In 2011, when renowned Silicon Valley venture capitalist Marc Andreessen wrote his seminal essay titled ‘Software is eating the world’ for the Wall Street Journal, he was referring to how every industry in this world will be disrupted by software.
He was, of course, referring to how several sectors from agriculture and life sciences to manufacturing and retail was turning to software, web and mobile applications to help improve their processes, efficiency and even core operations.
One key result of this ‘software-ized’ world, is the need for constant product updates, fixes and launch of newer versions.
How often do we get a popup message reading “Your update is ready”? At Indium, as a leading independent testing services company, we saw an opportunity to develop test automation frameworks, keeping in mind reduced time-to-market and highly efficient product development lifecycles.
We understand that product managers are hoping their Quality Assurance (QA) teams are ready to implement rapid testing processes and that’s where iSAFE (Indium’s Software Automation Framework Enhanced) fits in.
This IP accelerator has been designed to be tool agnostic; meaning it works across various test automation tools including QTP/UFT, LeanFT, Selenium/Appium, SilkTest, TestComplete, Genie, and Ranorex.
While iSAFE is one of our early frameworks for test automation services of web applications, over the years, we’ve developed multiple frameworks – iMobi for mobile app test automation, iAVA for security testing using Indium’s Anti-Vulnerability Assessment Framework, iSCOUTE for web monitoring and downtime checks and iFACT for easy browser compatibility testing.
“A testing tool accompanied by clear-cut measurable objectives, automation readiness, a well thought out framework for test automation, a way of storing & managing test data, and industry best practices & methodologies will lead to success of test automation.”
There is no doubt that testing, typically the final step in the development process, also has to keep pace and be agile.
Additionally, it is extremely important to have a test automation strategy in place. Of course, there are areas where manual testing cannot be avoided, but these are common pitfalls of a manual-only testing methodology.
First, there is the possibility of human errors. With such shortened testing cycles, the likelihood of missing bugs with a manual-only process, certainly increases.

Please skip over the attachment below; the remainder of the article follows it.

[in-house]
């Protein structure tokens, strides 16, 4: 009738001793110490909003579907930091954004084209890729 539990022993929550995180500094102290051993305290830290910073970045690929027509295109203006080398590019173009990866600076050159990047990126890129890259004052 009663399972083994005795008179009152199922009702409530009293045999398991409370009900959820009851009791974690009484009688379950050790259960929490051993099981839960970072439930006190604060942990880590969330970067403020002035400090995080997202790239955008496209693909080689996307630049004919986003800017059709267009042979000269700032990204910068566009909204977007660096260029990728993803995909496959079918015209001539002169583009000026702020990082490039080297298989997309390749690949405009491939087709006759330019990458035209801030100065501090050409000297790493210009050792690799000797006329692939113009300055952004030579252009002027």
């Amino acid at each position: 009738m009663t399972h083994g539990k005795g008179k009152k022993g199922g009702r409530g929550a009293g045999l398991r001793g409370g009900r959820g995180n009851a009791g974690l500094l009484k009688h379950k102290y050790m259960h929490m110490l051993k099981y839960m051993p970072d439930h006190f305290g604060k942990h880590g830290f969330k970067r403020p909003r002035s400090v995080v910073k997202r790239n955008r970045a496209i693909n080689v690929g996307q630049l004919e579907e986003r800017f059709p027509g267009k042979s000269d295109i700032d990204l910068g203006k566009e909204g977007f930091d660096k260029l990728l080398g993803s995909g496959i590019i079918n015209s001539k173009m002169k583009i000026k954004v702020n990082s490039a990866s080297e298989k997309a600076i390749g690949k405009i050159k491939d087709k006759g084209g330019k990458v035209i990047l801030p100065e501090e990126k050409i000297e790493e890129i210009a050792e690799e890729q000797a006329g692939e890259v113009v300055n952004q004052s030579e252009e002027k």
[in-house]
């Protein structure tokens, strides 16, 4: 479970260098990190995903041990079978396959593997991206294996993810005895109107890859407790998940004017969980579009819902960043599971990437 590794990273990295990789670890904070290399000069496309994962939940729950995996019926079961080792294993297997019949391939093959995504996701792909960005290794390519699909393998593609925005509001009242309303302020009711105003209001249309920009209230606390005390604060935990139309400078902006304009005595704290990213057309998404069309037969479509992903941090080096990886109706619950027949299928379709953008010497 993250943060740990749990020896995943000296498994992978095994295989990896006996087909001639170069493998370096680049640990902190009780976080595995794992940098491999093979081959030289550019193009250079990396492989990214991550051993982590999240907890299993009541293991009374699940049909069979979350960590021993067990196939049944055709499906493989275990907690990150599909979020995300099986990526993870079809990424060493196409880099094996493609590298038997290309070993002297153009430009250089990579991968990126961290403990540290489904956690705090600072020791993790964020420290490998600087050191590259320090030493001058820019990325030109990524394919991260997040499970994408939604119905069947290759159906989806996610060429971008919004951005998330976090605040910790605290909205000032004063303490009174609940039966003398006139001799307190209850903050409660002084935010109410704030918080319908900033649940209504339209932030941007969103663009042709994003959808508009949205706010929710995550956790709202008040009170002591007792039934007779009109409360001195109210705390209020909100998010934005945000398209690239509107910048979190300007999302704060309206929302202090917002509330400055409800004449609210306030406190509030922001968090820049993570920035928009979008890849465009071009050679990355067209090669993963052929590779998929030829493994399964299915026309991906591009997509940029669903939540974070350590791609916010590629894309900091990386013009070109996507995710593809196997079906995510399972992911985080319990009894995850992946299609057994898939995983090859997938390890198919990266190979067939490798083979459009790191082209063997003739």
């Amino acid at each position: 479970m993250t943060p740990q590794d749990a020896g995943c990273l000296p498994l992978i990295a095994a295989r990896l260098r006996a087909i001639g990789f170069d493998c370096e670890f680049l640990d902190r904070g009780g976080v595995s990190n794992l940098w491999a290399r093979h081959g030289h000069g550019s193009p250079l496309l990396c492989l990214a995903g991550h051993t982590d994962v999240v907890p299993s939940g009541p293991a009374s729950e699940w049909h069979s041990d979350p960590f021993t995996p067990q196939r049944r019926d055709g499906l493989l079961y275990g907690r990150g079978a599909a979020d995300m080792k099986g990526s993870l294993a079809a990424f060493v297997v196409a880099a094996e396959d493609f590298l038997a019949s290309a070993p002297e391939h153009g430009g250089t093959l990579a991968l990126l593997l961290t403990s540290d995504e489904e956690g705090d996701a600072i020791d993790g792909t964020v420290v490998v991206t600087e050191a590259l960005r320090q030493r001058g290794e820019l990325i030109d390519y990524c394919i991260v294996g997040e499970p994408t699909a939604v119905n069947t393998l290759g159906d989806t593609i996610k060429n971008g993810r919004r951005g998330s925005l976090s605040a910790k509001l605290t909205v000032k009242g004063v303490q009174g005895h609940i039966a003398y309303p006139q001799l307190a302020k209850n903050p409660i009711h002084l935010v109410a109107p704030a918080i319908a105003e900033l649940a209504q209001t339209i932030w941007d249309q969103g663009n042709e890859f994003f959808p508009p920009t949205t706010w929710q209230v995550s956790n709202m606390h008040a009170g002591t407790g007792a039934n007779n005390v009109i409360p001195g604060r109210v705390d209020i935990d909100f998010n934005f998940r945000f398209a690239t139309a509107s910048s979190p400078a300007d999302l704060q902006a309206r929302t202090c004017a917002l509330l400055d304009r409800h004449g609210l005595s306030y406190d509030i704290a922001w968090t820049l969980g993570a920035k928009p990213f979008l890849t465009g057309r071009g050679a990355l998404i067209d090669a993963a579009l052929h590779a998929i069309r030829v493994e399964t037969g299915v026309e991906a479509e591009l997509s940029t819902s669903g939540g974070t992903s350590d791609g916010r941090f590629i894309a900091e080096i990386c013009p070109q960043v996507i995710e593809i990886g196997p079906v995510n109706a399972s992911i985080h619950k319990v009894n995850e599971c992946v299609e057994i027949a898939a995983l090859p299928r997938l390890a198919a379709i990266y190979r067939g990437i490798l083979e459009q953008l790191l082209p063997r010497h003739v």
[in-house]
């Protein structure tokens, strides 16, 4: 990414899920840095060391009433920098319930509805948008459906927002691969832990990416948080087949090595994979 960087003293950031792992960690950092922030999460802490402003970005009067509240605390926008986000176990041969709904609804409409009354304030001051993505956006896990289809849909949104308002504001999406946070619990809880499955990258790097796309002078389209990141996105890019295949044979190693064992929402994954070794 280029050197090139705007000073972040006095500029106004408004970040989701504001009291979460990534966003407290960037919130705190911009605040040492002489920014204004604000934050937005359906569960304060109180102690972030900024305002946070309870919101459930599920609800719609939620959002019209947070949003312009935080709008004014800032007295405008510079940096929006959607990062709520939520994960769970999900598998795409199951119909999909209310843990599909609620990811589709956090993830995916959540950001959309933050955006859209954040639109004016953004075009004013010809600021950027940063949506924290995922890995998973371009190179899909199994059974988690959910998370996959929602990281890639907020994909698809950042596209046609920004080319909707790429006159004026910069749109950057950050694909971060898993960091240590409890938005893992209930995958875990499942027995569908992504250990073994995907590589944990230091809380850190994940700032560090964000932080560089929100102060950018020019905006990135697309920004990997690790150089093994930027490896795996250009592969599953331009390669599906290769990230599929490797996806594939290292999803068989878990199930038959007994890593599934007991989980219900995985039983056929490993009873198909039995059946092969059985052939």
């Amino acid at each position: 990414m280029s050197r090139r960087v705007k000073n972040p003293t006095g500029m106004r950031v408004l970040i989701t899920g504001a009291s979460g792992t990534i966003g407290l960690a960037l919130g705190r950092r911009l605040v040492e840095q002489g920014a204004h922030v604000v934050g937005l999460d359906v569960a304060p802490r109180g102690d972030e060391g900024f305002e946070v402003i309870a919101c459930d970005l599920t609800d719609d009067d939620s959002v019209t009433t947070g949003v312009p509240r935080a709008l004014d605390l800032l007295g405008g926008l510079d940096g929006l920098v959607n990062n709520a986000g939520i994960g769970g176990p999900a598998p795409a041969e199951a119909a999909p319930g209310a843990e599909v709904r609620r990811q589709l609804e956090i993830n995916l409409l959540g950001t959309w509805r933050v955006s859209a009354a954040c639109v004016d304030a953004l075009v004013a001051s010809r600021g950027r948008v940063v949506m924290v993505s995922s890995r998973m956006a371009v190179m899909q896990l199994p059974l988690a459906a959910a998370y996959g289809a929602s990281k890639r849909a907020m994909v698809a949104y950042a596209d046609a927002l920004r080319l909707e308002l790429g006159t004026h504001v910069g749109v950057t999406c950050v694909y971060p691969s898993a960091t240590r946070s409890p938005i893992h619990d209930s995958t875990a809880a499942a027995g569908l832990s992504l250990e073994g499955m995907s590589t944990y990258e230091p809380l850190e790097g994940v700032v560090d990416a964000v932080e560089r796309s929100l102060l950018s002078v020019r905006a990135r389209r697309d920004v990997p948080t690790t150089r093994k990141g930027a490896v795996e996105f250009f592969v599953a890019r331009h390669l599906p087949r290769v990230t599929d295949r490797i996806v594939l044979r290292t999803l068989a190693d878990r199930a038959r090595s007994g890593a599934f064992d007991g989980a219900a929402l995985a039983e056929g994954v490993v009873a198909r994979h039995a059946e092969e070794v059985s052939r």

The second limitation in manual testing is that it is difficult to recreate, recall and capture an error. The entire testing process has to be repeated to recreate a bug, thus putting pressure on time.
The third limitation is the need to rewrite multiple testing scripts for different operating systems and browsers, thus wasting valuable time.
Testing requires an understanding of not just the tool itself, but knowhow about the users it is targeted for, and the purpose for which a particular tool is used. A pre-scripted, automated tool can often be rigid and limiting.
The results will throw up a collection of bugs, but there would be no way for a QA tester to differentiate between the critical and non-critical ones.
As we were gearing up to build iSAFE, we put together a list of common testing challenges, hoping to solve each of them with our framework.
At Indium, we’ve been entrenched in the world of software testing since 1999. As an independent vendor, we had the experience of using multiple test tools in a variety of contexts.
We have served clients from a cross-section of industries including banking, technology, healthcare, life sciences, retail, education and gaming sectors, and it was crucial to bring our experience to the fore as we built iSAFE.
We believe some of the key differentiations of using iSAFE are the following:
Of course, the process of improving iSAFE is a never ending effort for us. The next version (iSAFE 3.5) to be released next quarter, will have an enhanced dashboard, built-in-analytics and generate reports to help product owners develop better software.
Additionally, we’re exploring ideas to improve User Interface testing in the upcoming version.
Also, one must keep in mind that all testing cannot be automated. There are certain aspects of the testing process – that have to be manual – and a quality automation framework will allow more time for anything that has to be tested manually.
At Indium, we’ve established a methodology to stay at the forefront of software development methodologies, a key approach to build better testing frameworks. As “software eats the world”, we hope to ensure it is “high-quality software” that is doing the job.
By Uma Raj
By Uma Raj
By Abishek Balakumar